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6) iPad-ready

We just got the kids iPad minis, and the full version of ABC mouse is available as an app (it’s called Early Learning Academy) — you just sign in with the UN and PW you created on the computer. That makes it even easier for us to use when we’re traveling. Also, no more fights about who gets to go first. ūüôā

So, in my humble opinion, ABC mouse is worth a look for anyone who has younger children, particularly if you’re homeschooling.

Happy homeschooling!

*To be clear, ABC mouse didn’t tell me to write this post, didn’t give me anything for free, and probably doesn’t even know who I am other than a name in a database. I just really love this resource and wanted to share.

You can do it too! #Kumihimo with #beads, #beading

Looking at some of the amazing beaded Kumihimo* projects in the book I have (see below for a link to it), I was initially a little bit nervous. But when I finally tried one, it turned out not to be so bad. Here’s what I made on my first try:

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Here’s what I learned from it:

1) You can’t tell, but that’s two colors of beads (white and light green). Unfortunately, the mint-colored thread I used overpowered the white beads and they all ended up looking like the same color. I’ll use white cord if I’m using white beads next time.

2) I used a ton of cord to make sure I’d have enough and it ended up being way more than what I needed. There is a way to figure out how much cord and how many beads you need, which is shared in this book:¬†Braiding with Beads 2 – Braiding Solutions on the Kumihimo Disk¬†by Karen DeSousa.

I ended up capping the ends right near the beads and turning it into a bracelet. In any case, I’ll definitely try another beaded project as this one was fun and turned out looking beautiful. ūüôā

Happy Kumihimo-ing!

*If you don’ t know what Kumihimo is, check out my post on the subject from a few weeks ago: What is Kumihimo?

Three tips for succeeding at #CampNaNoWriMo — week 1 in review #amwriting #writing

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Dear mom and dad,

Here I am at Camp NaNoWriMo!

As you know, I was super excited to come to Camp NaNo for the first time this year. In fact, before camp began I was thinking,¬†“Yay! The support of NaNoWriMo in a spring month! I can’t wait to get writing!”

I’m writing to let you know how my camp experience has been going so far.

Here’s what happened on April 1st:

“Well, it’s not REALLY NaNoWriMo — I mean, I got to pick my own goal and it’s lower than normal NaNoWriMo — so I could blow off the first day and still be okay.”

Here’s what happened on April 3rd:

“Even with my lower-than-50K goal I still need to get almost 1,000 words per day. Better get going!”

One week in, with a goal of 7,000 words the first week, I’ve only completed about 2,000 words. (cue Debbie Downer music: wah wah wah waaaaaaaaahhhhhhhhh.)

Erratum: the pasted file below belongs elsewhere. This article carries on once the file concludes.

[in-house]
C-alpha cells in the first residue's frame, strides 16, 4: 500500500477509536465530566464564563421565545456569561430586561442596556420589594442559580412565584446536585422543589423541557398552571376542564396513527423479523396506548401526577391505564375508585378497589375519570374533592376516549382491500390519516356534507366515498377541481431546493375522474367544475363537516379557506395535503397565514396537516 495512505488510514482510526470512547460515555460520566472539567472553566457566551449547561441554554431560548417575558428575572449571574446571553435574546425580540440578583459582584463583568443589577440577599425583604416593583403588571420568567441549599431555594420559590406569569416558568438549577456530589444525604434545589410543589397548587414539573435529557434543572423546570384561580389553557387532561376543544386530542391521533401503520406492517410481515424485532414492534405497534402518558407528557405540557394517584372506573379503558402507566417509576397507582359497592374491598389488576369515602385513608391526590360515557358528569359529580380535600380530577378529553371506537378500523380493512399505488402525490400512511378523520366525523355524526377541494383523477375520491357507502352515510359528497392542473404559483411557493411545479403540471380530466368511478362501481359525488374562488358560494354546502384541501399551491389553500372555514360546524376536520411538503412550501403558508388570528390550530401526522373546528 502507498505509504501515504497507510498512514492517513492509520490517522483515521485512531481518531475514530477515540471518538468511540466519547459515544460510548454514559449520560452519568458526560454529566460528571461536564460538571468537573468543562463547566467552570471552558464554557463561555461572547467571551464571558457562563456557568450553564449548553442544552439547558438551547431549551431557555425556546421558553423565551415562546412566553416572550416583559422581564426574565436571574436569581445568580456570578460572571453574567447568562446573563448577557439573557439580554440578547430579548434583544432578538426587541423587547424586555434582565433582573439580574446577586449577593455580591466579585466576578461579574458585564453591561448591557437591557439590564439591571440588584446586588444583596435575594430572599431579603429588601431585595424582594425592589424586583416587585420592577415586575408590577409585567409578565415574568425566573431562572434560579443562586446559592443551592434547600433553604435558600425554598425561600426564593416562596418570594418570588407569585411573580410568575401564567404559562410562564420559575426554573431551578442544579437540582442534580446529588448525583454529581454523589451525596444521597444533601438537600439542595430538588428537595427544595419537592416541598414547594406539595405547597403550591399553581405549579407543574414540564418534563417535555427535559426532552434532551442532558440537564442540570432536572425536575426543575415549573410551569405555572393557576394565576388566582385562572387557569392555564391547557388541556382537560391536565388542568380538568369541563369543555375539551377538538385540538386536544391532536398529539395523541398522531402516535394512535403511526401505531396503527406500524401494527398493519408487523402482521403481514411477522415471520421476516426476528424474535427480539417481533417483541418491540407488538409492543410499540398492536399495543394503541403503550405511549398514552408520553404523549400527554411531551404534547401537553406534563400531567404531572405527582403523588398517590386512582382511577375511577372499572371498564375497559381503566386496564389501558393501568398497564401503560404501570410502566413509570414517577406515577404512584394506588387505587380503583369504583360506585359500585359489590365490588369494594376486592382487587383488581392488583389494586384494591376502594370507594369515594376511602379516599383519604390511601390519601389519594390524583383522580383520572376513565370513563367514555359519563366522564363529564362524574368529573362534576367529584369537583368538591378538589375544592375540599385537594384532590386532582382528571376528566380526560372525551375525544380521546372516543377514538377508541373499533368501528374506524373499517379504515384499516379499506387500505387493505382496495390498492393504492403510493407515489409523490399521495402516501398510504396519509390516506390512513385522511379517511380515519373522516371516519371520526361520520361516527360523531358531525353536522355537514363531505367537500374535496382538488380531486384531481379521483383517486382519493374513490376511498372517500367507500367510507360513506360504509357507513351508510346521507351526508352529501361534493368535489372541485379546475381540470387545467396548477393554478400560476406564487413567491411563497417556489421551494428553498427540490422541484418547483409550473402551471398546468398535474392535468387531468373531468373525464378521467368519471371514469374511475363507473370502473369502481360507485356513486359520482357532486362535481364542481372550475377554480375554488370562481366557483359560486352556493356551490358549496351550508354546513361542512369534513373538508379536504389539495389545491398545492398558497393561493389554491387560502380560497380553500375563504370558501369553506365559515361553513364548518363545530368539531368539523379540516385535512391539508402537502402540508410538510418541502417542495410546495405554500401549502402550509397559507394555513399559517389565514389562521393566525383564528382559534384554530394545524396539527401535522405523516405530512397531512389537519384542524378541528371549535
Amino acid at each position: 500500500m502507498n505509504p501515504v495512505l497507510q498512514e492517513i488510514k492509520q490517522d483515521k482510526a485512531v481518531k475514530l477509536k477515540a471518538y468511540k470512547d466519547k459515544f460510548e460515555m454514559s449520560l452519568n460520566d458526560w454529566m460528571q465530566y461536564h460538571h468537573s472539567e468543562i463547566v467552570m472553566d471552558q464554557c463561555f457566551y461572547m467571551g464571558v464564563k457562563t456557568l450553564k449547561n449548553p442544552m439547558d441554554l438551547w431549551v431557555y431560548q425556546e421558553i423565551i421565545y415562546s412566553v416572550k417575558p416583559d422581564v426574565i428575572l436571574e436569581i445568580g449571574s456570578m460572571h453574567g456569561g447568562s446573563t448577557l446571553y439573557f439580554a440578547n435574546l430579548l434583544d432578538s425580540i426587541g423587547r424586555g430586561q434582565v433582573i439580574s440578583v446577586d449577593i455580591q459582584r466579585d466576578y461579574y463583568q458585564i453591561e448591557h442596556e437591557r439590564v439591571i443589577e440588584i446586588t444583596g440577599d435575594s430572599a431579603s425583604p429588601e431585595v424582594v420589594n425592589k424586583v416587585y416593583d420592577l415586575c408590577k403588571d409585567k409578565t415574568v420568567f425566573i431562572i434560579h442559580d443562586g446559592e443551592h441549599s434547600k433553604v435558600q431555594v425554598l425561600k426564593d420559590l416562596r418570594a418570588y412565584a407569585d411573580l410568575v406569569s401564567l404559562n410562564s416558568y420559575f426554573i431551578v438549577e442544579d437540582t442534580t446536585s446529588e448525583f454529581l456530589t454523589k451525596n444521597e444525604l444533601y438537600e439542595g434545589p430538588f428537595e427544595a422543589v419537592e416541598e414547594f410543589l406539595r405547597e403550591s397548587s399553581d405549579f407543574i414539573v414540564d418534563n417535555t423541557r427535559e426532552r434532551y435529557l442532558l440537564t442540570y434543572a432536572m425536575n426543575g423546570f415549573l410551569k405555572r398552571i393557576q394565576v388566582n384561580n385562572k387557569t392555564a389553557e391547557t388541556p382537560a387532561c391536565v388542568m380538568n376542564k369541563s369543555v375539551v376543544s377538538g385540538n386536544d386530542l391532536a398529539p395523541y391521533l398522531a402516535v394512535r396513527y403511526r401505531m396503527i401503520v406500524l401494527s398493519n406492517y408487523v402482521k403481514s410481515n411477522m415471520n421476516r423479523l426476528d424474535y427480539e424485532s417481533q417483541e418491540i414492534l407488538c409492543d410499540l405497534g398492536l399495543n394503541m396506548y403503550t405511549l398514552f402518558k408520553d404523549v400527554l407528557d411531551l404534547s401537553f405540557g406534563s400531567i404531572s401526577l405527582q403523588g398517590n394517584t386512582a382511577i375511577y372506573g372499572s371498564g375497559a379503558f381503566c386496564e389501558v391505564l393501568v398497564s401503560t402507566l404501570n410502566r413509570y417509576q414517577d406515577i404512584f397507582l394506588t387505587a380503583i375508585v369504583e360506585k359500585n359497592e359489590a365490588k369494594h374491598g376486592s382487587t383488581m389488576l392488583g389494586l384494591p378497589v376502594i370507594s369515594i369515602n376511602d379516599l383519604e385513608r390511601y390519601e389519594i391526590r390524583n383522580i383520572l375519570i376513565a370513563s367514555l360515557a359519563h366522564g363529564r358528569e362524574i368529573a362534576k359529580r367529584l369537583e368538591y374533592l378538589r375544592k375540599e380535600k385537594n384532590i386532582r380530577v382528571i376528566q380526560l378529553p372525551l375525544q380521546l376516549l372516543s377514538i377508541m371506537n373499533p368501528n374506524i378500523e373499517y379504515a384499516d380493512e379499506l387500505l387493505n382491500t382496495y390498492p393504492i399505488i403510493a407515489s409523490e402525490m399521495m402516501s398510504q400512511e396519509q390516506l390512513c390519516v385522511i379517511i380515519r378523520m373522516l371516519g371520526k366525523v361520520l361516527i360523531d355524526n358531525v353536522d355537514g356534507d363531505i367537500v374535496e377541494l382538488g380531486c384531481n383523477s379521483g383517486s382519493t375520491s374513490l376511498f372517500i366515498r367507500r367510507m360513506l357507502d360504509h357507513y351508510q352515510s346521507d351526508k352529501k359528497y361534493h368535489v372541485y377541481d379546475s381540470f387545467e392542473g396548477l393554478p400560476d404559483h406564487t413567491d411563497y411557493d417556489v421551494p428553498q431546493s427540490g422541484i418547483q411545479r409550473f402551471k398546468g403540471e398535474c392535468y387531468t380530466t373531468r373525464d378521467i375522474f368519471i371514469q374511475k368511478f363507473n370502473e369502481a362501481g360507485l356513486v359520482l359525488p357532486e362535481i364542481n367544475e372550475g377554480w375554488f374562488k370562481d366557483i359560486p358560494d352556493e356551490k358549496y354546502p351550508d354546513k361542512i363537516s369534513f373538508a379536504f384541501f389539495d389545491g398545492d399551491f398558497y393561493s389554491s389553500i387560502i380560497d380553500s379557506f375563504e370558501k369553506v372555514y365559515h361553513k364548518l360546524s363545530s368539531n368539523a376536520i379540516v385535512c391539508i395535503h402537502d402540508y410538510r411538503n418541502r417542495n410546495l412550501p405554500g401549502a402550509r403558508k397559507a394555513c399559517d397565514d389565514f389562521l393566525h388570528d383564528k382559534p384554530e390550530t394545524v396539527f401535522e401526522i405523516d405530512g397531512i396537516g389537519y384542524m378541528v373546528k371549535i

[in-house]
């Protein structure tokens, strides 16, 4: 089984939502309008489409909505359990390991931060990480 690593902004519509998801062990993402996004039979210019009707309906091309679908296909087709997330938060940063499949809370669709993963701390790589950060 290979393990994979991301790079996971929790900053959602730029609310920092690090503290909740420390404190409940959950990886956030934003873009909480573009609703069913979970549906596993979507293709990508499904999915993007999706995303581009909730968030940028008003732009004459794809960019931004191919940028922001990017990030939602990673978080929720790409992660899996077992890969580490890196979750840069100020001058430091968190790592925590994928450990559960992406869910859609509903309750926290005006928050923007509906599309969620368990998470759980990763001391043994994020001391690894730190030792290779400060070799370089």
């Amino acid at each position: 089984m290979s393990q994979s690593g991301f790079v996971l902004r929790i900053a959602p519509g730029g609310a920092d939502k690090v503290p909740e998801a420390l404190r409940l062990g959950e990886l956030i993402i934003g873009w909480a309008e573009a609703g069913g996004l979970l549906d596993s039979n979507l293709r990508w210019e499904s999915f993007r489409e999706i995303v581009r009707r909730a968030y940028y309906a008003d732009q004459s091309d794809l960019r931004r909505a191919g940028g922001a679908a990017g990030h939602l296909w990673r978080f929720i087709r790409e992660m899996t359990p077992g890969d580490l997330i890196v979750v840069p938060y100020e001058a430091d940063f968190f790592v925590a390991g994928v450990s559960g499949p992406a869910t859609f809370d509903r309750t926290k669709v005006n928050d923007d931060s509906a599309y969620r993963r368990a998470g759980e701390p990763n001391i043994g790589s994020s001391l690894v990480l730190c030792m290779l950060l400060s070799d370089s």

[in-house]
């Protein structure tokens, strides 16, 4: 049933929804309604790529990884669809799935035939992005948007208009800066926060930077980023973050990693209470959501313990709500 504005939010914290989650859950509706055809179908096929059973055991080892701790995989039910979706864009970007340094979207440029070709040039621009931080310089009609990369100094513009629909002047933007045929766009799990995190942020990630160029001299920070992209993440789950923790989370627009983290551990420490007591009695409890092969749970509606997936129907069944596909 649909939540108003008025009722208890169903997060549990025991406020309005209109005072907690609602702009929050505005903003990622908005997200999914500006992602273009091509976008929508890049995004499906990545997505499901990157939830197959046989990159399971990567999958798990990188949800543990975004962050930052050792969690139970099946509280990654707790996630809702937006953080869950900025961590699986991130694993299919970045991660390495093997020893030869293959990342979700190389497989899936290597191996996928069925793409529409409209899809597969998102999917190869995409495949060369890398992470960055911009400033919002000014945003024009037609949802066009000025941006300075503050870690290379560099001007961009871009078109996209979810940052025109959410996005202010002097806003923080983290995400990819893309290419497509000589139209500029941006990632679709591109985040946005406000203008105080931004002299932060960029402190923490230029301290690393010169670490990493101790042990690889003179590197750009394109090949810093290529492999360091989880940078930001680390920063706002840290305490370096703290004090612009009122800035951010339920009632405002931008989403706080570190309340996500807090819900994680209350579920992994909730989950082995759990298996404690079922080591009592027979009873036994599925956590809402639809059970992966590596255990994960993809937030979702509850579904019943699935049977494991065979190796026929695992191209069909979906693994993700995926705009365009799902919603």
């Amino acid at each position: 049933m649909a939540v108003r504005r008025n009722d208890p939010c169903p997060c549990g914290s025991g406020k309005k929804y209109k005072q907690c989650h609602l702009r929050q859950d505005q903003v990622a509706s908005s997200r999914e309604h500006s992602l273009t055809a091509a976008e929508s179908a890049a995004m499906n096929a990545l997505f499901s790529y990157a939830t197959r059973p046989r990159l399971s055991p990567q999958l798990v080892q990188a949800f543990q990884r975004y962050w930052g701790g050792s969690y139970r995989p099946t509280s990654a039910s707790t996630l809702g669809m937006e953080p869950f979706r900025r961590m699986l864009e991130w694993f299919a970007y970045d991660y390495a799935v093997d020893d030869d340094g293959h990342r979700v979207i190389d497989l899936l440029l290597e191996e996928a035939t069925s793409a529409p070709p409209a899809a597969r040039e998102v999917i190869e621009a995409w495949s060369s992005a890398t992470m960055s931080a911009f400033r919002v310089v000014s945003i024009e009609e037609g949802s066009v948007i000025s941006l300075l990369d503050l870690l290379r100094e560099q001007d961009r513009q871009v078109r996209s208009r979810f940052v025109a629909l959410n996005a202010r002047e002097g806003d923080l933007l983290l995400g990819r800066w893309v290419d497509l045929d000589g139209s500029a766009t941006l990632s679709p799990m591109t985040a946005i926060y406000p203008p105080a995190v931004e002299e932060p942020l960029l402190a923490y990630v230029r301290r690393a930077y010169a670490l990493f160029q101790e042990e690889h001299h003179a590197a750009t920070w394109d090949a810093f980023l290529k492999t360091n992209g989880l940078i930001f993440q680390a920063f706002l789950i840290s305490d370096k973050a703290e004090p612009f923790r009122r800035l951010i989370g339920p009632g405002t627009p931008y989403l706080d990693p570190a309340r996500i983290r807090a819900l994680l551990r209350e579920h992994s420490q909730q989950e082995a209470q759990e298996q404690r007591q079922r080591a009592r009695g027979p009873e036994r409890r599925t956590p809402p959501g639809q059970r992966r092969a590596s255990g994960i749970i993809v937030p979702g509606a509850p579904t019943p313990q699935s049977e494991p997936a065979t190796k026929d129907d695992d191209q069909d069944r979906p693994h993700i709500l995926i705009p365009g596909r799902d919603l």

But you taught me to always look on the bright side. Just call my Pollyanna! Here’s what I plan to do for the rest of the month to re-start my momentum:

Tips for Camp NaNoWriMo

1) Treat it just like you treat NaNo in November.

That means no excuses. Somehow, in November I managed to find time to finish 50,000 words even with work, kids, laundry, etc. So this month, I need to stop letting work be an excuse. And just because I set myself a goal of 30K rather than 50, I still need to take it just as seriously if I actually want to meet that goal. (And I do. I soooooooooo do.)

2) Shoot to exceed, rather than just meet the goal

For most of us, even when we’re not using excuses, there just isn’t time to always write every day. Given that, rather than shooting to meet goal each time I sit down, I’m going to write as much as I possibly can. If that falls short, meets, or exceeds the goal for the day, I’m going to be proud of myself for getting it done. And if it exceeds enough times, hopefully I can make up for what I missed.

3) Make use of the time you have

Who says writing has to all happen in one big block during the day, anyway? Back in November, I took my Chromebook everywhere I went. If I was in a waiting room for 20 minutes, that meant 20 minutes of writing. In an effort to catch up to my goal for Camp, I’m pledging to myself that I’ll do the same this month.

Bonus tip:

There are SO many resources available at the Camp NaNoWriMo site (cabin mates, pep talks, writing resources, etc) — if you’re not already taking advantage of these, this would be a good time to start doing that. (Yes, I was talking particularly to myself just there, but you’re welcome to take that advice as well.)

After taking the time to write all of this, I’m pumped! Maybe I’ll take this momentum and get going on catching up. 30K, here I come!

Happy writing!

P.S. If you’re at Camp NaNo as well, feel free to message me and say hello! I’m JaeRuss on the site.